Jews, Sovereignty, And International Law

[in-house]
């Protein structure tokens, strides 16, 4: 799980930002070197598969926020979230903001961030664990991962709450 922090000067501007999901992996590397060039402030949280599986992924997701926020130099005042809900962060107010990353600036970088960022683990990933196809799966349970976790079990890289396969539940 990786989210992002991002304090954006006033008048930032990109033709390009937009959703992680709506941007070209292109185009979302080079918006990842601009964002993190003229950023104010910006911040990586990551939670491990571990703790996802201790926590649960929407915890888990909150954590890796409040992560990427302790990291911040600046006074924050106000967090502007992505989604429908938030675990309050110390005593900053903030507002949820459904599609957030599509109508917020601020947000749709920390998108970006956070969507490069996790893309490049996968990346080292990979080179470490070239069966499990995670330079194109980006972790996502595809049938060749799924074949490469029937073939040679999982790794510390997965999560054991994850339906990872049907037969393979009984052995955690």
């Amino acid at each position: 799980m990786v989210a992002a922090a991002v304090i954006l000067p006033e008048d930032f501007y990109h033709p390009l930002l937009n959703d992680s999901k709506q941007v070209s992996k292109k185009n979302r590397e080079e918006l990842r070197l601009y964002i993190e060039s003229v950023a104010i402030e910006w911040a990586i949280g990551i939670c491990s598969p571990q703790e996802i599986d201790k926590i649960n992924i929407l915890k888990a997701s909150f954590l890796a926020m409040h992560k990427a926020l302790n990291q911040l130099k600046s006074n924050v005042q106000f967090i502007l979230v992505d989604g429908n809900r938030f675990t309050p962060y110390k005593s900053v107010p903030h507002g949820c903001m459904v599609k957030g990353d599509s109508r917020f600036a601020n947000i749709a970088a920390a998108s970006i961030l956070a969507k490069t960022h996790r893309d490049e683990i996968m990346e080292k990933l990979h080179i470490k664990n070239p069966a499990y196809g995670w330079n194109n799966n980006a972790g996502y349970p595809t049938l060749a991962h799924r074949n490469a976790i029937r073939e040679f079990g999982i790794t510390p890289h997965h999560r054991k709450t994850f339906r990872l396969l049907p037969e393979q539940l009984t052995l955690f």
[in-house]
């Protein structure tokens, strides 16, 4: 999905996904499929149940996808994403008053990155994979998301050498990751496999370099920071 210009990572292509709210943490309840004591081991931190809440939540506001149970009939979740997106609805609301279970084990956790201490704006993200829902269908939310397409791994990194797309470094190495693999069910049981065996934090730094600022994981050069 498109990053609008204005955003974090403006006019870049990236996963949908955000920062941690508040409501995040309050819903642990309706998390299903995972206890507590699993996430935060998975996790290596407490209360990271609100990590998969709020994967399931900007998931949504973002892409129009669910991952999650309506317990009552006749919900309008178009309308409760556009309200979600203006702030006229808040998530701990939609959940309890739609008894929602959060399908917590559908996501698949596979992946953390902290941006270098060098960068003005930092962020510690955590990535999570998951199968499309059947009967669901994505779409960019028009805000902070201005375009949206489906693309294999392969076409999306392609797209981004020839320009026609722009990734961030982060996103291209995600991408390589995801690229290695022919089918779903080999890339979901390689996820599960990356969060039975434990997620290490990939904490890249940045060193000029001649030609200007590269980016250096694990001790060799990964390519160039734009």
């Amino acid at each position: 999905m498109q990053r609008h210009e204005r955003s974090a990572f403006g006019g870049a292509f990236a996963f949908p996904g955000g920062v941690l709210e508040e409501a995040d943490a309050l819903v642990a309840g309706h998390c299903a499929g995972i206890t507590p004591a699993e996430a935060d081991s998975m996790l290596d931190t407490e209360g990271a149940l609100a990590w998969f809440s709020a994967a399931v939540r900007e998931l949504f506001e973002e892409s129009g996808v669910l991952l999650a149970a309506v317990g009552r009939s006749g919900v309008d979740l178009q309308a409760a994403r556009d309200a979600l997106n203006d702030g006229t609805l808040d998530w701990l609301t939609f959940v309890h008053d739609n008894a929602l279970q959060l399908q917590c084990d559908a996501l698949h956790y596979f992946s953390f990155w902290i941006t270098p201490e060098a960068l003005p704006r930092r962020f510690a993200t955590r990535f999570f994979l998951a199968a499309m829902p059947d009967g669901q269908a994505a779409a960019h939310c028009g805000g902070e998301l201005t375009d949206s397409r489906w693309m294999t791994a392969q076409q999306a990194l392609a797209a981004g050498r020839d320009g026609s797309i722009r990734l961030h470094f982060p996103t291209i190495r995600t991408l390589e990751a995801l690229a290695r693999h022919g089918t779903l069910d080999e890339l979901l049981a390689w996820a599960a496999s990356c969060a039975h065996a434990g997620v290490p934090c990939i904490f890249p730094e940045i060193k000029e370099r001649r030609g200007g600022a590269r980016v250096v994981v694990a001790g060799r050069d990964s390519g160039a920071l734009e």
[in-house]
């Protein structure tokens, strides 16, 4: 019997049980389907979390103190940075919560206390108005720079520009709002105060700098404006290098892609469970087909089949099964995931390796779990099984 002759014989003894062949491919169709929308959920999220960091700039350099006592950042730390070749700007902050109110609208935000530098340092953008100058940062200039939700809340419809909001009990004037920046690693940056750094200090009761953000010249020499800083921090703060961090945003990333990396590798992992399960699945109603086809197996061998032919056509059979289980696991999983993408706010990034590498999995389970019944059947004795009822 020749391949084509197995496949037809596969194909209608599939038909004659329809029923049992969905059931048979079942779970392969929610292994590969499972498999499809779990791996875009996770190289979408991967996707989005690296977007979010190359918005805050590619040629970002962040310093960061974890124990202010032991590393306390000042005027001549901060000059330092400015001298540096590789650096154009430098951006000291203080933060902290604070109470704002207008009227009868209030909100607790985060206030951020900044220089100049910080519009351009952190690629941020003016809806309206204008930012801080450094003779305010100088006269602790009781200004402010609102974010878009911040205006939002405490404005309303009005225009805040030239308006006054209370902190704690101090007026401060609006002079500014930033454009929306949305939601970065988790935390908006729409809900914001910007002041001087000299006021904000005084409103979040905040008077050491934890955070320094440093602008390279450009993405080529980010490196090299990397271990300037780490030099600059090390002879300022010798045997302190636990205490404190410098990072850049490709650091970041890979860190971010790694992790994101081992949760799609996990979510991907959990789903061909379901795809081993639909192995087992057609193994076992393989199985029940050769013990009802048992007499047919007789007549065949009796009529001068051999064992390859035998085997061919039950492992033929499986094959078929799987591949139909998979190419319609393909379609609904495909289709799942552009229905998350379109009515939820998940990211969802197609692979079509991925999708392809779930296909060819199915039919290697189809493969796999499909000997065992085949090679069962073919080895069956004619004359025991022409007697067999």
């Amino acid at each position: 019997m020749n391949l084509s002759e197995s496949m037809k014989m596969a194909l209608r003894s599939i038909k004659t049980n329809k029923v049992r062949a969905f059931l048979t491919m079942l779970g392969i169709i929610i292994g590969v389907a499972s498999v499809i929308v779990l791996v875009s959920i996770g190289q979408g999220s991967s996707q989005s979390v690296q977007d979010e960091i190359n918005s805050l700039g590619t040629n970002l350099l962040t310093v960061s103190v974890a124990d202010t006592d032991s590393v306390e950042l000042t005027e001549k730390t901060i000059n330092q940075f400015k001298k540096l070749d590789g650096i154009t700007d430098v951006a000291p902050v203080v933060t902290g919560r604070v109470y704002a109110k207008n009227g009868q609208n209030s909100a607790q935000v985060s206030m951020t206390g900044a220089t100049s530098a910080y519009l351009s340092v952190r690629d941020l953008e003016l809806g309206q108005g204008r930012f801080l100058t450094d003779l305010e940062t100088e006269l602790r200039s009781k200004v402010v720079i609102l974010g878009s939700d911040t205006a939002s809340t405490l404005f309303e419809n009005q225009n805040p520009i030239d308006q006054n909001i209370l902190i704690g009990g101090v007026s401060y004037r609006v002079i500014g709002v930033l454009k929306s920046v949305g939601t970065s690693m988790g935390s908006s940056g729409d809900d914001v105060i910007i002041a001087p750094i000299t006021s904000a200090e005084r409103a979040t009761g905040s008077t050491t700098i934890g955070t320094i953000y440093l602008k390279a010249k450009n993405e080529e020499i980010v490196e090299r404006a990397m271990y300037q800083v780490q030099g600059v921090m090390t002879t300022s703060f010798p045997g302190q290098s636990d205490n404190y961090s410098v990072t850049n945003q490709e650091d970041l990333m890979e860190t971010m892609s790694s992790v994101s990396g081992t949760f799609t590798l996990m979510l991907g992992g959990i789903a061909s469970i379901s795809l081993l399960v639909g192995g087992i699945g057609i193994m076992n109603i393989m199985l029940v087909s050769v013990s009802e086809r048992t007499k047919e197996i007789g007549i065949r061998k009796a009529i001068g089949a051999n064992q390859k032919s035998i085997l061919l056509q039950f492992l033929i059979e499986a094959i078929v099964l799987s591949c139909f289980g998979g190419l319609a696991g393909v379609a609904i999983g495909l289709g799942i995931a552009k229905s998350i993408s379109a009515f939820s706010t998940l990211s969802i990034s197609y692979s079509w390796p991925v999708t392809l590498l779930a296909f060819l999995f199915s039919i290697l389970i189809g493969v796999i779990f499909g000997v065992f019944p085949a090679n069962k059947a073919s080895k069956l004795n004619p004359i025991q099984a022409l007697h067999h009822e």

By departing from accounts of a universalist component in Israel's early foreign policy, Rotem Giladi challenges prevalent assumptions on the cosmopolitan outlook of Jewish international law scholars and practitioners, offers new vantage points on modern Jewish history, and critiques orthodox interpretations of the Jewish aspect of Israel's foreign policy. Drawing on archival sources, the book reveals the patent ambivalence of two jurist-diplomats-Jacob Robinson and Shabtai Rosenne-towards three international law reform projects: the right of petition in the draft Human Rights Covenant, the 1948 Genocide Convention, and the 1951 Refugee Convention. In all cases, Rosenne and Robinson approached international law with disinterest, aversion, and hostility while, nonetheless, investing much time and toil in these post-war reforms. The bookdemonstrates that, rather than the Middle East conflict, Rosenne and Robinson's ambivalence towards international law was driven by ideological sensibilities predating Israel's establishment. In so doing, Jews, Sovereignty, and International Law disaggregates and reframes the perspectives offered by thegrowing scholarship on Jewish international lawyers, providing new insights concerning the origins of human rights, the remaking of postwar international law, and the early years of the UN.